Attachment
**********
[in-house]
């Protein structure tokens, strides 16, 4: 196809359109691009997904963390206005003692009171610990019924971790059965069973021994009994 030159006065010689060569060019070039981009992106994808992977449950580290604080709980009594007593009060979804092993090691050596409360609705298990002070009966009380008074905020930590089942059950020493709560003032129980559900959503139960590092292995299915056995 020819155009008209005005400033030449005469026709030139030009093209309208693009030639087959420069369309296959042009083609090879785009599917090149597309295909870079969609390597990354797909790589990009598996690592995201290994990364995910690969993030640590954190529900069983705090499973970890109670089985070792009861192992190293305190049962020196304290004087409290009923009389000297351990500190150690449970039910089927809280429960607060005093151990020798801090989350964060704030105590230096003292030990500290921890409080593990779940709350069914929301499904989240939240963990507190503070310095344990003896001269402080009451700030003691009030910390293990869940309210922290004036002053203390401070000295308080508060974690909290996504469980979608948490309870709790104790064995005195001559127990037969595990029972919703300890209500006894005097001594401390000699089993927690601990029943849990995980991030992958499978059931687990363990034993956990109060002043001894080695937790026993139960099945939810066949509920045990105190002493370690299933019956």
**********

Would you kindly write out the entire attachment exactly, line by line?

[in-house]
């Protein structure tokens, strides 16, 4: 196809359109691009997904963390206005003692009171610990019924971790059965069973021994009994 030159006065010689060569060019070039981009992106994808992977449950580290604080709980009594007593009060979804092993090691050596409360609705298990002070009966009380008074905020930590089942059950020493709560003032129980559900959503139960590092292995299915056995 020819155009008209005005400033030449005469026709030139030009093209309208693009030639087959420069369309296959042009083609090879785009599917090149597309295909870079969609390597990354797909790589990009598996690592995201290994990364995910690969993030640590954190529900069983705090499973970890109670089985070792009861192992190293305190049962020196304290004087409290009923009389000297351990500190150690449970039910089927809280429960607060005093151990020798801090989350964060704030105590230096003292030990500290921890409080593990779940709350069914929301499904989240939240963990507190503070310095344990003896001269402080009451700030003691009030910390293990869940309210922290004036002053203390401070000295308080508060974690909290996504469980979608948490309870709790104790064995005195001559127990037969595990029972919703300890209500006894005097001594401390000699089993927690601990029943849990995980991030992958499978059931687990363990034993956990109060002043001894080695937790026993139960099945939810066949509920045990105190002493370690299933019956």